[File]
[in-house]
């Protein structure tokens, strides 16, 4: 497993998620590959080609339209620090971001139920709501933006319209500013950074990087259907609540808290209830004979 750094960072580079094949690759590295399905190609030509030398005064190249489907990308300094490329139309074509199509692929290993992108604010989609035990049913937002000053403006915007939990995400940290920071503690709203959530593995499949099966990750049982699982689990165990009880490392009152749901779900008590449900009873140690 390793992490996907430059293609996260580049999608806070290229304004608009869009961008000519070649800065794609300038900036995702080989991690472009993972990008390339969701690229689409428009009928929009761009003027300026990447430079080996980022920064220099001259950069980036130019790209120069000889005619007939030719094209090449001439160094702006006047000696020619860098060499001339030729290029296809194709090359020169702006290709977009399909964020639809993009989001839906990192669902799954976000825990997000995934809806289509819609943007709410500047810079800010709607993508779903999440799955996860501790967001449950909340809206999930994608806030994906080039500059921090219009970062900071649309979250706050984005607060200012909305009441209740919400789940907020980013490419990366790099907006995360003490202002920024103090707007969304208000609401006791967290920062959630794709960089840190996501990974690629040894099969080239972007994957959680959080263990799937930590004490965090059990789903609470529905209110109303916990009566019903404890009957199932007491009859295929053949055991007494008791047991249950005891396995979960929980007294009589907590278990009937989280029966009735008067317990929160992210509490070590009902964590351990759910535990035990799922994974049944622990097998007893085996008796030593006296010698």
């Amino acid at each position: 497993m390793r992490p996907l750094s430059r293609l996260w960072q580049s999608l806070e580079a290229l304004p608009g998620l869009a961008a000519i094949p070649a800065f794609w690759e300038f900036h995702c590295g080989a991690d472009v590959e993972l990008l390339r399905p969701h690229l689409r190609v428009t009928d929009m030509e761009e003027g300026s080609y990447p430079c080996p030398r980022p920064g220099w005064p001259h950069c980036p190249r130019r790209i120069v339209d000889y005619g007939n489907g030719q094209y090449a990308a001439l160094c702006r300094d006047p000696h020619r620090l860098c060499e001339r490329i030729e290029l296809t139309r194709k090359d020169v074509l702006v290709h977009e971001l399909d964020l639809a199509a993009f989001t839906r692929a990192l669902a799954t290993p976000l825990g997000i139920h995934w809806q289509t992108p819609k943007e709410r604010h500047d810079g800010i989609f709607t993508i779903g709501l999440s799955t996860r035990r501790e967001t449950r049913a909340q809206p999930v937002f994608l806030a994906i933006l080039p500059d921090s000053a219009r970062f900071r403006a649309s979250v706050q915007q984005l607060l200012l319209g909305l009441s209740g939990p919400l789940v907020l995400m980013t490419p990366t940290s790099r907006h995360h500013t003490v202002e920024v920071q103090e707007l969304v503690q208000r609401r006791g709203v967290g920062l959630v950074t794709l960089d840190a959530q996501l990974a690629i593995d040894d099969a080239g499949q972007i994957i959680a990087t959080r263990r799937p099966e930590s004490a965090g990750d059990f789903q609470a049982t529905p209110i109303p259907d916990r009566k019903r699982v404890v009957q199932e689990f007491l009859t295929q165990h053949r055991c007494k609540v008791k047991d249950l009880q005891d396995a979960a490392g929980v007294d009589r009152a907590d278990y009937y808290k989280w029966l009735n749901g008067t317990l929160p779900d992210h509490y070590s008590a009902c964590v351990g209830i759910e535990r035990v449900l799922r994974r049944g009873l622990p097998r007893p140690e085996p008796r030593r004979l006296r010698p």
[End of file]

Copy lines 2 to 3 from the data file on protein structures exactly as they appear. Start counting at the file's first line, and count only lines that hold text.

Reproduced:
């Protein structure tokens, strides 16, 4: 497993998620590959080609339209620090971001139920709501933006319209500013950074990087259907609540808290209830004979 750094960072580079094949690759590295399905190609030509030398005064190249489907990308300094490329139309074509199509692929290993992108604010989609035990049913937002000053403006915007939990995400940290920071503690709203959530593995499949099966990750049982699982689990165990009880490392009152749901779900008590449900009873140690 390793992490996907430059293609996260580049999608806070290229304004608009869009961008000519070649800065794609300038900036995702080989991690472009993972990008390339969701690229689409428009009928929009761009003027300026990447430079080996980022920064220099001259950069980036130019790209120069000889005619007939030719094209090449001439160094702006006047000696020619860098060499001339030729290029296809194709090359020169702006290709977009399909964020639809993009989001839906990192669902799954976000825990997000995934809806289509819609943007709410500047810079800010709607993508779903999440799955996860501790967001449950909340809206999930994608806030994906080039500059921090219009970062900071649309979250706050984005607060200012909305009441209740919400789940907020980013490419990366790099907006995360003490202002920024103090707007969304208000609401006791967290920062959630794709960089840190996501990974690629040894099969080239972007994957959680959080263990799937930590004490965090059990789903609470529905209110109303916990009566019903404890009957199932007491009859295929053949055991007494008791047991249950005891396995979960929980007294009589907590278990009937989280029966009735008067317990929160992210509490070590009902964590351990759910535990035990799922994974049944622990097998007893085996008796030593006296010698």
């Amino acid at each position: 497993m390793r992490p996907l750094s430059r293609l996260w960072q580049s999608l806070e580079a290229l304004p608009g998620l869009a961008a000519i094949p070649a800065f794609w690759e300038f900036h995702c590295g080989a991690d472009v590959e993972l990008l390339r399905p969701h690229l689409r190609v428009t009928d929009m030509e761009e003027g300026s080609y990447p430079c080996p030398r980022p920064g220099w005064p001259h950069c980036p190249r130019r790209i120069v339209d000889y005619g007939n489907g030719q094209y090449a990308a001439l160094c702006r300094d006047p000696h020619r620090l860098c060499e001339r490329i030729e290029l296809t139309r194709k090359d020169v074509l702006v290709h977009e971001l399909d964020l639809a199509a993009f989001t839906r692929a990192l669902a799954t290993p976000l825990g997000i139920h995934w809806q289509t992108p819609k943007e709410r604010h500047d810079g800010i989609f709607t993508i779903g709501l999440s799955t996860r035990r501790e967001t449950r049913a909340q809206p999930v937002f994608l806030a994906i933006l080039p500059d921090s000053a219009r970062f900071r403006a649309s979250v706050q915007q984005l607060l200012l319209g909305l009441s209740g939990p919400l789940v907020l995400m980013t490419p990366t940290s790099r907006h995360h500013t003490v202002e920024v920071q103090e707007l969304v503690q208000r609401r006791g709203v967290g920062l959630v950074t794709l960089d840190a959530q996501l990974a690629i593995d040894d099969a080239g499949q972007i994957i959680a990087t959080r263990r799937p099966e930590s004490a965090g990750d059990f789903q609470a049982t529905p209110i109303p259907d916990r009566k019903r699982v404890v009957q199932e689990f007491l009859t295929q165990h053949r055991c007494k609540v008791k047991d249950l009880q005891d396995a979960a490392g929980v007294d009589r009152a907590d278990y009937y808290k989280w029966l009735n749901g008067t317990l929160p779900d992210h509490y070590s008590a009902c964590v351990g209830i759910e535990r035990v449900l799922r994974r049944g009873l622990p097998r007893p140690e085996p008796r030593r004979l006296r010698p």